5. Connected Devices Form an Internet of Threats
In the year ahead, there’ll be more connected devices than you can shake a botnet at. From wearables to thermostats to refrigerators to baby cams, the number of IoT devices will surge from 8.4 billion this year to 20.4 billion in 2020. Just as with the user devices that business systems transact with today, success will hinge on the ability to safely and accurately recognize legitimate users, and block out fraudsters, without added friction.
6. Fake News is Coming to a Company Near You
There’s a reason “fake news” was named the Collins Dictionary Word of the Year. But beyond politics, a growing number of businesses will be targeted by computational propaganda, usually in conjunction with other forms of fraud. Just ask Los Angeles-based Pure Daily Care, which reports losing $400,000 after a rival allegedly cloned its marketing pitch and tricked customers into posting poor Amazon reviews. While small companies will be low-hanging fruit, large companies could soon be in fraudsters’ crosshairs.
7. Identity Credentials Hit the Bargain Bin
In a post-breach world, look for downward pressure on the cost of personal identity records. The price of your credit card number could sink as low as $1 in 2018. According to a recent study from Google, in just one year, nearly 2 billion login credentials went up for sale on dark web forums. And with “fullz”—highly detailed personal identity files—now only fetching $10, social security numbers, birthdates, usernames, passwords, challenge questions and more could soon come cheaper by the dozen.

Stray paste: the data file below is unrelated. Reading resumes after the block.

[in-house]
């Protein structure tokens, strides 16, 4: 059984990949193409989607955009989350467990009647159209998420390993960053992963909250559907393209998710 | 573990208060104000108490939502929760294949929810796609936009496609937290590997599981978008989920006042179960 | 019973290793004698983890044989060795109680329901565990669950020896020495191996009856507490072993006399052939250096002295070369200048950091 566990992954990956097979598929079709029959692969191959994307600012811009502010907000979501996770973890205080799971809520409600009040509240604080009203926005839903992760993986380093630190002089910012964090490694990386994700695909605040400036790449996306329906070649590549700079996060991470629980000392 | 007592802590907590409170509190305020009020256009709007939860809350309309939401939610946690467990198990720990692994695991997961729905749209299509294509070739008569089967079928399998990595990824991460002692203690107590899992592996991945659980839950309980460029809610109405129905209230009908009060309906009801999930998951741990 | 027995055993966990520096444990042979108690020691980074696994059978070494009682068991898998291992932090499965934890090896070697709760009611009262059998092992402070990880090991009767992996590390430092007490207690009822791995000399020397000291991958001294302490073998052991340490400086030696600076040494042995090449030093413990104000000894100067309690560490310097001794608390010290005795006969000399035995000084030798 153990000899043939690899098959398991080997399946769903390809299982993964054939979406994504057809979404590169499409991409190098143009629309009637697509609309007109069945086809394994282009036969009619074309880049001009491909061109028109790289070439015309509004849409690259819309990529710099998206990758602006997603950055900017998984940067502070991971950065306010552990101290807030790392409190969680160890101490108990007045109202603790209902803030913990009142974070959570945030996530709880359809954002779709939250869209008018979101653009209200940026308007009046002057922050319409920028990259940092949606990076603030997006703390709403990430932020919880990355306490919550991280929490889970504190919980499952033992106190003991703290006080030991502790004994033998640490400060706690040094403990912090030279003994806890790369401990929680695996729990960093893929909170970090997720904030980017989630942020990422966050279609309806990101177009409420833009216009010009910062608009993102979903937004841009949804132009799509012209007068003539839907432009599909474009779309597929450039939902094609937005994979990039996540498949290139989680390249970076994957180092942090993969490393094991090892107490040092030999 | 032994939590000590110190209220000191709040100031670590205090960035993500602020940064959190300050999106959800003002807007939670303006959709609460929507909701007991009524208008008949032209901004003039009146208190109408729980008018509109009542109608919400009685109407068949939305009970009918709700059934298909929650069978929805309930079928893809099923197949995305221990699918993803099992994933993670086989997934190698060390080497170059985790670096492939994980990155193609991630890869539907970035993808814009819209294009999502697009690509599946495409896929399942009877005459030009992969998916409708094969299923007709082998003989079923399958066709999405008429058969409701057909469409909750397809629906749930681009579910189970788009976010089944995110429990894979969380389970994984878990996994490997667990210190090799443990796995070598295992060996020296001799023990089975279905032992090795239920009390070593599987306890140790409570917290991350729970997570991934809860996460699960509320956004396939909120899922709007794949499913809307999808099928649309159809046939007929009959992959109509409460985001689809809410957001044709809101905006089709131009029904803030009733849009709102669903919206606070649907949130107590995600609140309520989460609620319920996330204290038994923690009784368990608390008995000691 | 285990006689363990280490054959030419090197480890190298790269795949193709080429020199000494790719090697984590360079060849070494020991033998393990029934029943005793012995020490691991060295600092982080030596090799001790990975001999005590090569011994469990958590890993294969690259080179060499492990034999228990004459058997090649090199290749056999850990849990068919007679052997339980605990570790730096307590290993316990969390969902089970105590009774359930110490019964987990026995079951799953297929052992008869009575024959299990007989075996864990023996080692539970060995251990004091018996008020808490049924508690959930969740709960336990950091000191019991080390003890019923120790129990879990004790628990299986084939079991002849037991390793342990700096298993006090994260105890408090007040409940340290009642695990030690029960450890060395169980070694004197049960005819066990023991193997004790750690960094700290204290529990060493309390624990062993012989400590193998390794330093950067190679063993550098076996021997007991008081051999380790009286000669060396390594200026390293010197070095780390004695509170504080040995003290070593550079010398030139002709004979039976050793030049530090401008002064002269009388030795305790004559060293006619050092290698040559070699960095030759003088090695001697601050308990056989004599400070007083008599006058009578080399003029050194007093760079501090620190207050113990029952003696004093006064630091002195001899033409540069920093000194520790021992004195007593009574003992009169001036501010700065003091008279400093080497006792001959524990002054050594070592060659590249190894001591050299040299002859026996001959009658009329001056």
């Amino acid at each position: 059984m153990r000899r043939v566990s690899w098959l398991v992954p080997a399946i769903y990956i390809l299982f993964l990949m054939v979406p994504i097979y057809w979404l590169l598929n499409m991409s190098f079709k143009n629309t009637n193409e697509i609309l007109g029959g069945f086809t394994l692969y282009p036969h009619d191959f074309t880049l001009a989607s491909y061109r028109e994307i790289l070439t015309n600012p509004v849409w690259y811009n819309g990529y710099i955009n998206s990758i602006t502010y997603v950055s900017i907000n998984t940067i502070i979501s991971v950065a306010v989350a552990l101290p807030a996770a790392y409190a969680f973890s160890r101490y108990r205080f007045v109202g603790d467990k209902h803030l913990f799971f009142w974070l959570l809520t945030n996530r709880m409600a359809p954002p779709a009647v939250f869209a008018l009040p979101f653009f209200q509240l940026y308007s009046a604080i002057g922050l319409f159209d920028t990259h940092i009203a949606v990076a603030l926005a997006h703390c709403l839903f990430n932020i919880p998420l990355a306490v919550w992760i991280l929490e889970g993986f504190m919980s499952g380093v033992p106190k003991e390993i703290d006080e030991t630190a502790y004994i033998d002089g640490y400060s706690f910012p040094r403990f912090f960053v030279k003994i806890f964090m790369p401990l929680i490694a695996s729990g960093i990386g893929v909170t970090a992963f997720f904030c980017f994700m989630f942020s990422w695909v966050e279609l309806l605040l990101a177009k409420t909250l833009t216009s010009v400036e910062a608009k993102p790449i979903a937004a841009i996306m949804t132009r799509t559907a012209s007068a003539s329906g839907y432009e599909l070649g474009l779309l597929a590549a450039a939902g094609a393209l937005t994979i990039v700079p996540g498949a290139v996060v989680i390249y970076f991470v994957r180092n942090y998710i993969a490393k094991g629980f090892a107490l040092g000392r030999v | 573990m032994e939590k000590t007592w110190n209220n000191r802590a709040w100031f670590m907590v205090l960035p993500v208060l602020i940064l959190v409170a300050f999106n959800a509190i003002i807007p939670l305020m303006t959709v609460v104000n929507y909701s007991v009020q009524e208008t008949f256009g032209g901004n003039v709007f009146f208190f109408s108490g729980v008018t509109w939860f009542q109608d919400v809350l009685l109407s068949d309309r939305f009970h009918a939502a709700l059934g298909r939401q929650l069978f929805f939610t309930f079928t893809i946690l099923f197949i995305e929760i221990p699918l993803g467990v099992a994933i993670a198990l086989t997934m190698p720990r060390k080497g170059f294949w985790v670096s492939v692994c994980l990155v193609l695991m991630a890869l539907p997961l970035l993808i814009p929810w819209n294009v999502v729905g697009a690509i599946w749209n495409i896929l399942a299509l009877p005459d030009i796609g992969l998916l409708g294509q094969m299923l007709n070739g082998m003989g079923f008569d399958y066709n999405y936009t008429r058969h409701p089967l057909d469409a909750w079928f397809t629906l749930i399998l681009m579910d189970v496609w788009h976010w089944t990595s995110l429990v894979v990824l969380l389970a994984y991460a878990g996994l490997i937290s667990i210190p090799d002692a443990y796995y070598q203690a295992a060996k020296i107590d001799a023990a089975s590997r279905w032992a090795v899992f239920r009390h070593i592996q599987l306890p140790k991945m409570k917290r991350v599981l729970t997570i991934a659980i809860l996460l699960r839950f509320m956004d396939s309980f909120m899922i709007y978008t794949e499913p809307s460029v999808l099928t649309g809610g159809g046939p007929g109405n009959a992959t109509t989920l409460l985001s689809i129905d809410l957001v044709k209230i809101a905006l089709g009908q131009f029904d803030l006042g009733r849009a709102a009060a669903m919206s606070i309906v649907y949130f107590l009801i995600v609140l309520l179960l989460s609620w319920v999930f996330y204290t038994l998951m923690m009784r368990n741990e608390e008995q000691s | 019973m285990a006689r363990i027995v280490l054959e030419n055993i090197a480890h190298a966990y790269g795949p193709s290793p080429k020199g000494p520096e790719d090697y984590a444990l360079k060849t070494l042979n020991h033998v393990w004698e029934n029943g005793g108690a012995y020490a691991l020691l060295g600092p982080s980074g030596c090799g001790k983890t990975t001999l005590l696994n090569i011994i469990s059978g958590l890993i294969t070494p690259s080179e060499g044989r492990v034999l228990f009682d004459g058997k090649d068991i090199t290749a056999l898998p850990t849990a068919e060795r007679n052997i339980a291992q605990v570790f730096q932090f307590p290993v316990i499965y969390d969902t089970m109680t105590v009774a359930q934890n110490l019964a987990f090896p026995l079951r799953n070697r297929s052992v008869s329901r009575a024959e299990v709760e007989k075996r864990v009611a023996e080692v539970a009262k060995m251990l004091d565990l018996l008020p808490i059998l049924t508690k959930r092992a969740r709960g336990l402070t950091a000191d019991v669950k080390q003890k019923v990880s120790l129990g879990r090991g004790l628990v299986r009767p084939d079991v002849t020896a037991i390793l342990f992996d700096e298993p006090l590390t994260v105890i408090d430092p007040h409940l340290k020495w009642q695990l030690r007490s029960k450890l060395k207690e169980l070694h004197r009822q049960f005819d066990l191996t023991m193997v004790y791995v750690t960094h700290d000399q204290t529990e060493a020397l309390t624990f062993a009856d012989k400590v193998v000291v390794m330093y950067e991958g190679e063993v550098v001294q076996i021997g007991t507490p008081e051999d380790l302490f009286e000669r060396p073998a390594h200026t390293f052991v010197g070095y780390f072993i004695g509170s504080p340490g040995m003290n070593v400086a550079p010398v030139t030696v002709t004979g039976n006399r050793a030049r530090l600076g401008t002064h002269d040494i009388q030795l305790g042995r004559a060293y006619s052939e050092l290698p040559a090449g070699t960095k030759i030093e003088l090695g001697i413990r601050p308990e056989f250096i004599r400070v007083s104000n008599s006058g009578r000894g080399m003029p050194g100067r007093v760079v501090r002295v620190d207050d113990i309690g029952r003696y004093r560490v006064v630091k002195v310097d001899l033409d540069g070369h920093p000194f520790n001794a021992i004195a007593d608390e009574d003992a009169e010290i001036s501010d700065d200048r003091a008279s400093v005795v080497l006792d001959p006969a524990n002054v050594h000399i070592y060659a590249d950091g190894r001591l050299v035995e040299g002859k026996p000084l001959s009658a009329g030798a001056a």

8. The Threat Map Goes Wide as the Attack Surfaces Expand
According to the latest stats from ThreatMetrix, the cyberattack volumes seen in 2017 have been driven by the rapid dissemination of stolen identity data worldwide. There’s even a tempo to it—sharp spikes after major breaches, followed by sustained attacks that wind their way around the planet as thieves exploit fresh data. In 2018, look for attack origins to shift with each new quarter, while targets take on an increasingly international flavor. At the top of the menu this coming year: the U.S., Brazil, India and China.
Identity data’s not the only thing feeding cybercrime’s global free-for-all. There’s also plenty of fresh meat. In 2018, the number of new netizens could approach 1 billion. According to Information Age, there are already 3.8 billion internet users worldwide. By 2020, it’ll be 6 billion. Unfortunately, density is destiny: As transaction volumes spike, so does cybercrime. With a record 171 million cyberattacks worldwide in the third quarter of this year—a 100-percent increase from Q3 2015—all signs point to more turbulence ahead.